Where does Wesley McGriff want to start in fixing Ole Miss’ defense?
Wesley McGriff has his work cut out for him.
Ole Miss’ defensive coordinator is using the spring to get a head start in trying to fix the issues that have plagued one of the worst defenses in the Football Bowl Subdivision the last two seasons. Specifically last season in McGriff’s first in charge of the Rebels’ defense, Ole Miss finished 52nd in pass defense, 109th in scoring defense, 115th in total defense, 115th in red-zone defense and 123rd against the run.
Making things trickier for McGriff is the loss of his most productive players. The Rebels ranked 37th nationally with 29 sacks, but rush specialist Marquis Haynes and Breeland Speaks, who accounted for nearly half of those (14.5), are preparing for this year’s NFL Draft. So is linebacker DeMarquis Gates, who led Ole Miss in tackles each of the last three seasons.
What’s left is a mixture of experience and youth that, for the most part, still has to prove itself against SEC competition. The group won’t really get a chance to do that until the fall, but McGriff’s unit can work on playing unencumbered now that it’s not learning a new system like last spring, something that’s at the top of McGriff’s to-do list.
“If we can improve our awareness and our intelligence, there comes your speed,” McGriff said. “We’re going to play a lot faster. We’ll be a lot more mature, and we can populate the football. If we can recognize the formation, have a lot more awareness and play smart, then we’ll be a faster defense and we can eliminate those explosive plays.”
Safety Zedrick Woods, a three-year starter, is back as the most seasoned contributor on that side of the ball while rising junior Josiah Coatney (65 tackles, eight tackles for loss) returns on the interior of the defensive after a breakout season last fall. Benito Jones will again anchor the line at nose tackle while Victor Evans and Qaadir Sheppard are frontrunners to replace Haynes and Speaks on the edge, though Jones and Sheppard aren’t practicing this spring because of injuries.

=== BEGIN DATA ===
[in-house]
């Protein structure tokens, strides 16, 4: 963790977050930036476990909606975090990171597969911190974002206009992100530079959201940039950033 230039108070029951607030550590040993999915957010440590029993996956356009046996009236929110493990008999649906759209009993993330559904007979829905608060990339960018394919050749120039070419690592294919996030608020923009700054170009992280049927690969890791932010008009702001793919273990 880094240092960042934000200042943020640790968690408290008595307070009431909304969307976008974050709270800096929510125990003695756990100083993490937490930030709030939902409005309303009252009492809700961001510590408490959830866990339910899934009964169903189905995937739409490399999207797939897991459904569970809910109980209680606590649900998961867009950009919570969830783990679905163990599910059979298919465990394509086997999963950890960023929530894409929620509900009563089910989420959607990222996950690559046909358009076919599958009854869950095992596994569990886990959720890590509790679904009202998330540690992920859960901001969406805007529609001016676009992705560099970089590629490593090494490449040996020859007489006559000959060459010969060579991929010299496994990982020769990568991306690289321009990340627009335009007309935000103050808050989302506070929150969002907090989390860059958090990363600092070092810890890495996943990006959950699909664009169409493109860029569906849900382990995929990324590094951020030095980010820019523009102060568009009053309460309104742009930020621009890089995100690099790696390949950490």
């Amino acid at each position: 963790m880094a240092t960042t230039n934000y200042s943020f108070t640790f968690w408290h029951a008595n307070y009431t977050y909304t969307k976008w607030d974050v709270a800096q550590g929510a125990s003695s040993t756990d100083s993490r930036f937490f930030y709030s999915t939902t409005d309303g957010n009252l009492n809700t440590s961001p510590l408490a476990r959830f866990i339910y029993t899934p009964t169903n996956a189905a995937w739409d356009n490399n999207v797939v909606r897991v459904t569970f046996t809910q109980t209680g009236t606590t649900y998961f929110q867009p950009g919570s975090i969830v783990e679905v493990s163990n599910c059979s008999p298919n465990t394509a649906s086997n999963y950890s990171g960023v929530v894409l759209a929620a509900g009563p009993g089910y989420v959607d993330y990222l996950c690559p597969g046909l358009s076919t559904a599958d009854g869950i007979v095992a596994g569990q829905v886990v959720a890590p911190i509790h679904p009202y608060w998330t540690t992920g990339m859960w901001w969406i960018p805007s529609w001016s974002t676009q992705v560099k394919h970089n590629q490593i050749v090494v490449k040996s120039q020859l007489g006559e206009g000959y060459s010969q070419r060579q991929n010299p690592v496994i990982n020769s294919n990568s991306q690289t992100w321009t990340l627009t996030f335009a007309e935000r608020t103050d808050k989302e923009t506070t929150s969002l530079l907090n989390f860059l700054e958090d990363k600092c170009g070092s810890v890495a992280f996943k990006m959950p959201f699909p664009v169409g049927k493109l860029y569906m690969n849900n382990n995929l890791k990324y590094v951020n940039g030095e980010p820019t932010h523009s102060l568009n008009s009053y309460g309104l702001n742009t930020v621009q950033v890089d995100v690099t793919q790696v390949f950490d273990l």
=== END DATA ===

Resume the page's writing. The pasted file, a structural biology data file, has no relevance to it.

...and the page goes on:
But linebacker is once again the biggest concern with the Rebels also losing Tayler Polk, who was Ole Miss’ second-leading tackler at the position despite starting only three games in the middle last season. Middle linebacker was a revolving door last season with Detric Bing-Dukes (24 tackles) and Donta Evans (17) also getting multiple starts there as consistency proved hard to come by, but McGriff said Bing Dukes, who’s entering his third and final season with the Rebels, has been one of the pleasant surprises through the first week of practices.
“He made a couple plays in (Friday’s) practice session that it didn’t look like him,” McGriff said. “He closed on a screen with a lot of speed, and he’s got more awareness now. You can see what different a year is making with him.”
This spring is an important one for the young linebackers with no proven commodities at the position. Rising sophomore Mohamed Sanogo got his feet wet a season ago, appearing in 11 games, while fellow 2017 signees Josh Clarke and Zikerrion Baker have joined the mix after redshirting last season. McGriff said Clarke and Baker have flashed this spring with their speed and playmaking ability.
“You really want to see what these young guys can do,” head coach Matt Luke said. “I’m cautiously optimistic about those guys just because I think they’ve kind of waited their turn. They’ve gotten bigger, they’ve gotten stronger and they know the system, so I’m really anxious to see them out there making calls and flying around.”
Regardless who’s taking the reps this spring, McGriff expects the communication to be better for a defense that shouldn’t be thinking as much as it was last year during a spring that was heavy on installation. That starts at Star, a hybrid linebacker-safety position in McGriff’s 4-2-5 defense.
Rising senior Cam Ordway is repping at that spot with A.J. Moore no longer around. So is mid-year enrollee Vernon Dasher, who racked up 98 tackles and scored four defensive touchdowns as a linebacker last season at Coffeyville Community College.
“That’s the key to the defense because that position has to communicate,” McGriff said. “If we can cover those slot receivers and we can communicate at that position and grow up there, we’ll be a lot better defensively.”
Reacting faster means playing faster, which McGriff hopes will start to lend itself to a more aggressive and physical style Ole Miss ultimately wants to play come the fall.
“The only way you do that is you’ve got to have a lot of confidence and a lot of endurance,” McGriff said. “When you have confidence by way of communication and you have endurance, now you can be about the business of being aggressive and physical.”